Over a year ago, I decided I would embark on a mission to save all of my family’s home videos to disk. It hasn’t happened yet, but I’m glad, because there were a few flaws in my plan. My plan wasn’t future-proof (the videos would be saved with lossy compression), it would require a lot of bandwidth (I planned to upload them to my website), and compression time would drive me nuts.
Fortunately, good things come to those who wait. My highest quality video is on HDV tapes. HDV runs at about 12-14ish gigabytes per hour. 1 terabyte disk drives, which would give me over 70 hours of HD video per drive, are now in the “totally affordable” range of about $120, and could be even less when I buy them in January. This means that for less than $400, I could have an instantly accessible digital library of my videos (at least the first 70 hours), and two backup copies which I could rotate on my trips home as an offsite backup.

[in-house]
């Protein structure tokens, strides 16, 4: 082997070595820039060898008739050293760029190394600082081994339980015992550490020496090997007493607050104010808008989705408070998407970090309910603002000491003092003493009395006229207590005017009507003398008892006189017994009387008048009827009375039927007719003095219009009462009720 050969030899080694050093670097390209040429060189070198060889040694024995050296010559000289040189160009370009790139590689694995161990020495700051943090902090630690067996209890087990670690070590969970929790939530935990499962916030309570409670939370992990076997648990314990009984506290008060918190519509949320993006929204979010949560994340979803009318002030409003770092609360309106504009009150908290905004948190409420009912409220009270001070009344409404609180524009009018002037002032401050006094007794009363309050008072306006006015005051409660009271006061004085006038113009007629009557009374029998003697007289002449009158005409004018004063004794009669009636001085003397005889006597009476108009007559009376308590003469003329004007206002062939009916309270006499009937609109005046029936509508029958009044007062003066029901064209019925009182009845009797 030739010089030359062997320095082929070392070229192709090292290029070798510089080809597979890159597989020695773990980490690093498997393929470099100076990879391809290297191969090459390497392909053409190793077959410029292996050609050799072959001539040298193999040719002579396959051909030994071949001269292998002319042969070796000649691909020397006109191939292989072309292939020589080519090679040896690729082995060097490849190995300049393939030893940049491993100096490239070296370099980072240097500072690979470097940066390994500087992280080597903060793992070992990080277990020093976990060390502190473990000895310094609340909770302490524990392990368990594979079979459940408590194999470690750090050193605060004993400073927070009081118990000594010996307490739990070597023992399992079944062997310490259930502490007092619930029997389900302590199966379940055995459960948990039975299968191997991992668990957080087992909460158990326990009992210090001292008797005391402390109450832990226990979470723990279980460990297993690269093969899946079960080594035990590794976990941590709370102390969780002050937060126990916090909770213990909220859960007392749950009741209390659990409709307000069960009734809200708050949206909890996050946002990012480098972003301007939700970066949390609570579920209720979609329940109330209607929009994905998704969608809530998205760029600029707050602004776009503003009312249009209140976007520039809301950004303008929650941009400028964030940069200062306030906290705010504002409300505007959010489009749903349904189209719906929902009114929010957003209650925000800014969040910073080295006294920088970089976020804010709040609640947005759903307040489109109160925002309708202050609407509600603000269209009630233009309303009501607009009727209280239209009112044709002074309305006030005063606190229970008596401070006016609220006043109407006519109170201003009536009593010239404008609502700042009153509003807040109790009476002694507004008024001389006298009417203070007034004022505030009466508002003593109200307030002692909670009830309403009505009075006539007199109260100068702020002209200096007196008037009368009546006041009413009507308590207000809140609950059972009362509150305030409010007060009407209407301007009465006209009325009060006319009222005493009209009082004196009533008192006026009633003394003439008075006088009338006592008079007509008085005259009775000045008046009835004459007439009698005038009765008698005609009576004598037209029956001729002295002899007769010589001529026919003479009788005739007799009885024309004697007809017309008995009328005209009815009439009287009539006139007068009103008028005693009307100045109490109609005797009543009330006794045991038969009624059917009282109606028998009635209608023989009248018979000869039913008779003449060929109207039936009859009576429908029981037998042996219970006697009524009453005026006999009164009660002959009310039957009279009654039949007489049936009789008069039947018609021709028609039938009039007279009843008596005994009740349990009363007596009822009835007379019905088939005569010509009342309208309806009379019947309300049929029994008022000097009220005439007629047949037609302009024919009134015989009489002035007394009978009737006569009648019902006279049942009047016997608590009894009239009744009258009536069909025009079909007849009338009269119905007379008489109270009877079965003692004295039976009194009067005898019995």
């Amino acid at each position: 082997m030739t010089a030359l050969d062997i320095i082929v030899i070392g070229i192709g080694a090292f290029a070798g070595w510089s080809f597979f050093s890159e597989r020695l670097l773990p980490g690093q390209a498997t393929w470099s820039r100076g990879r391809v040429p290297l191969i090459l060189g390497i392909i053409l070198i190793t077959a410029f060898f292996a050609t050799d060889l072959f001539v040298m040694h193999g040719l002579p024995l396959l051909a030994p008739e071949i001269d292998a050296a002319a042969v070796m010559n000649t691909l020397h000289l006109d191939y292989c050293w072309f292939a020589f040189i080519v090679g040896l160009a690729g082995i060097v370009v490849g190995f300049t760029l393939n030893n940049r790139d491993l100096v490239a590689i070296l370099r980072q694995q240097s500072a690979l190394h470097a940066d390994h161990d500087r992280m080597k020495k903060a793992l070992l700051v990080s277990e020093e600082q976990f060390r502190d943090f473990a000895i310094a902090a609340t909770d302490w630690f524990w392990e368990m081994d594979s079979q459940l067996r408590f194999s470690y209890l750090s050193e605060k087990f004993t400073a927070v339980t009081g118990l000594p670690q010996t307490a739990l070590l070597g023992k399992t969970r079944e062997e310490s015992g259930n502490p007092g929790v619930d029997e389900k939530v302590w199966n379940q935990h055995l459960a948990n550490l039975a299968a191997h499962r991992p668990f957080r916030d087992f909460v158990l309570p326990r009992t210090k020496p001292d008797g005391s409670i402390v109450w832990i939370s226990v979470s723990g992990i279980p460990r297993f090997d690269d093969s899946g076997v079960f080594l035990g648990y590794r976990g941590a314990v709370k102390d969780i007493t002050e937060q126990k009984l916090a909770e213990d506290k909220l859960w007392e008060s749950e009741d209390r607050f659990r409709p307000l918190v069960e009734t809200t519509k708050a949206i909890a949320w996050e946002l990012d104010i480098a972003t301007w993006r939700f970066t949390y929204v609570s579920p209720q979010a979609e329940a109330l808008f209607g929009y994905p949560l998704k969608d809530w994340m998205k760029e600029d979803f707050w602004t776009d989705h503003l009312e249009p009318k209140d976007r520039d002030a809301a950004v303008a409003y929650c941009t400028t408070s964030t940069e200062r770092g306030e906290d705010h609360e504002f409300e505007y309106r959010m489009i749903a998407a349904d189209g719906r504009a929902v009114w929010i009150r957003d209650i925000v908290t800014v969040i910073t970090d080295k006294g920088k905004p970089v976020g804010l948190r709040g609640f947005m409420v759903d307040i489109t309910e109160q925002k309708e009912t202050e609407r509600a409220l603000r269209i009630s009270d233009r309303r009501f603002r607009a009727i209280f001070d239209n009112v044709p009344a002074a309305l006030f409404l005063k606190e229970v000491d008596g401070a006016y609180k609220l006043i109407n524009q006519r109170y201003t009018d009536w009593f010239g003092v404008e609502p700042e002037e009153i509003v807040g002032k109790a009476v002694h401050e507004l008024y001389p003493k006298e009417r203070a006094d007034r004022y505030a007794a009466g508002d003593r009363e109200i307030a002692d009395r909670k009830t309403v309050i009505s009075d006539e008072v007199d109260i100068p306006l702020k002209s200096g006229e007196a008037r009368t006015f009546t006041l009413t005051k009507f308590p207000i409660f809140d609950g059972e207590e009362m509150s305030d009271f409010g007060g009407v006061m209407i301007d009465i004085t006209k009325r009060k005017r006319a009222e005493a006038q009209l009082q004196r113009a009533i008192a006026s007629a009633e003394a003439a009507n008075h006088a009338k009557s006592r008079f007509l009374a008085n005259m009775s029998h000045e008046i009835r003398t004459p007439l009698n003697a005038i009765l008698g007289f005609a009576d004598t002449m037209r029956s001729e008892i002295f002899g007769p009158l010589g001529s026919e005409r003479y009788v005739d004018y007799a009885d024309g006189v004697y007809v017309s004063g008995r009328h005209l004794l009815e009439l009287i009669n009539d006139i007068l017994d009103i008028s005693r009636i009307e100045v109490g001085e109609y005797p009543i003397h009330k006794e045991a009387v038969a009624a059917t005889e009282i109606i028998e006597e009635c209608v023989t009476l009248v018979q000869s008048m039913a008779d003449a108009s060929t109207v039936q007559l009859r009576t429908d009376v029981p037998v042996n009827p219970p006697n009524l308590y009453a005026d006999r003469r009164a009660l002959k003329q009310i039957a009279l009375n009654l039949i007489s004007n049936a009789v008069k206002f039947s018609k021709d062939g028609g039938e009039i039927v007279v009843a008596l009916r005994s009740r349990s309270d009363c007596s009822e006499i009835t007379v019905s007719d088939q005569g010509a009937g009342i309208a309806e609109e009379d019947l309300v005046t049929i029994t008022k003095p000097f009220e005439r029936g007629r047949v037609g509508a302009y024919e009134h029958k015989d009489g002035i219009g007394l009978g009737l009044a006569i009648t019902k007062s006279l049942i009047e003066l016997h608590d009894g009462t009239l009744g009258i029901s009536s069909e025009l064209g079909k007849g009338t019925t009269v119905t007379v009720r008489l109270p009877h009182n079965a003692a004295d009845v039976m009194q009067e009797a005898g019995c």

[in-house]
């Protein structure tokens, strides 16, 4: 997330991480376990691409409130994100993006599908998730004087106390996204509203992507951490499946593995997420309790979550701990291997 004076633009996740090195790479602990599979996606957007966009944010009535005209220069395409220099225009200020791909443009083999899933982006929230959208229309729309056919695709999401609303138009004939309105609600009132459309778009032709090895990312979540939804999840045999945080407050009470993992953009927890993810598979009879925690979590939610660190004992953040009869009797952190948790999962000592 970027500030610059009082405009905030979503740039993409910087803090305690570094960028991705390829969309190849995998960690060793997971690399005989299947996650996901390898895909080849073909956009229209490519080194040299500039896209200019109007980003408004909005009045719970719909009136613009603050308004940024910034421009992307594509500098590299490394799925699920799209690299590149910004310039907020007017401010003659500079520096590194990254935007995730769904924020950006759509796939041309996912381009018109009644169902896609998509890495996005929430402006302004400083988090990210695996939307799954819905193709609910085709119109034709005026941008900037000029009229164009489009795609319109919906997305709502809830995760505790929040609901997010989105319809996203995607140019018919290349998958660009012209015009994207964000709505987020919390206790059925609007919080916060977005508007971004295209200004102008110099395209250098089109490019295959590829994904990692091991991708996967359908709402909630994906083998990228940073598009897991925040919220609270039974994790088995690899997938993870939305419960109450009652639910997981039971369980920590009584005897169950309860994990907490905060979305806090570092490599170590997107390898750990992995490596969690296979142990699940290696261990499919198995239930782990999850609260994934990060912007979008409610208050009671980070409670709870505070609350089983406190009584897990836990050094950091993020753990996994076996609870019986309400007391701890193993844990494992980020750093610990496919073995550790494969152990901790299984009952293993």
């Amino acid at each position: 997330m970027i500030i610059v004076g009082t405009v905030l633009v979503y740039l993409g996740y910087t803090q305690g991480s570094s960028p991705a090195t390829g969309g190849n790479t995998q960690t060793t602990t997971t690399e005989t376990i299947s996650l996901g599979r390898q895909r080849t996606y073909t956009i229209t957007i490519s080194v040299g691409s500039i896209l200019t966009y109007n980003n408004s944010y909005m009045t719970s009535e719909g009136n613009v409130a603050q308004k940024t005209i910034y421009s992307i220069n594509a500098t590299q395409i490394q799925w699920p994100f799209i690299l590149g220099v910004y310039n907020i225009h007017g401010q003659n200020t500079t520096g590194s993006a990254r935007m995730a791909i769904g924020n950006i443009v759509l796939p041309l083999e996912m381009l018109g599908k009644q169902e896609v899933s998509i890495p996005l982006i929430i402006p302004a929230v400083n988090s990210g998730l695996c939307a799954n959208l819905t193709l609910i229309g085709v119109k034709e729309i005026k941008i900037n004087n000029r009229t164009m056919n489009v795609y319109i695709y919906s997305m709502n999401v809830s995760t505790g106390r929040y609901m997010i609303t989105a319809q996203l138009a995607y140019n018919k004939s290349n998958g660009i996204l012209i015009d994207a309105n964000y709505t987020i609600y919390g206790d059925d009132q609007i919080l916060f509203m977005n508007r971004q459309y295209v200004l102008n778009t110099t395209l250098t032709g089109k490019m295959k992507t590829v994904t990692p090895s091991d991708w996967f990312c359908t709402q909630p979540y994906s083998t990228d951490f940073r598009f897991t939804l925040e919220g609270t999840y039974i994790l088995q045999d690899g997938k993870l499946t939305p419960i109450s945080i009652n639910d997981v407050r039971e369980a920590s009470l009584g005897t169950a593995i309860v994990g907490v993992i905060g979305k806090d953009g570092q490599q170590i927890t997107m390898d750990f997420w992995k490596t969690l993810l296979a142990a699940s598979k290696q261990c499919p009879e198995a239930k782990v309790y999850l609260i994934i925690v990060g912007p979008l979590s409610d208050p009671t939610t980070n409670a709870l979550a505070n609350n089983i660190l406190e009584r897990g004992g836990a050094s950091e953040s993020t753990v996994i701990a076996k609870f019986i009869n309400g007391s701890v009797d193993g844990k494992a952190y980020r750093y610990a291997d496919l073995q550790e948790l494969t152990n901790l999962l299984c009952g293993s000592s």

Since iMovie ’08 now operates on the iPhoto model (it manages a video library; it is not just an editing program), I think I’ll be encouraged to shoot more video if I know that it won’t just be placed on a shelf and forgotten.
I’ll get started on this when I return to California in 2009. The one issue is that I need to decide how to handle the VHS stuff. Do I burn it on my DVD recorder and then rip it as a high quality H.264 file? Do I record to DV tape and then transfer the tape to my computer? I think I’ll go with the DVD option. It won’t be in an easily editable format (most editors will only handle DV/HDV/etc. in realtime), but it will be better than two tape transfers.
And after this project is complete, should I revive the idea of scanning pre-digital family photos? I started on this back in college but it was painfully slow and I gave up after only a couple of albums. Are there super-fast (but still high quality) scanners available now? Please point me in the right direction in the comments.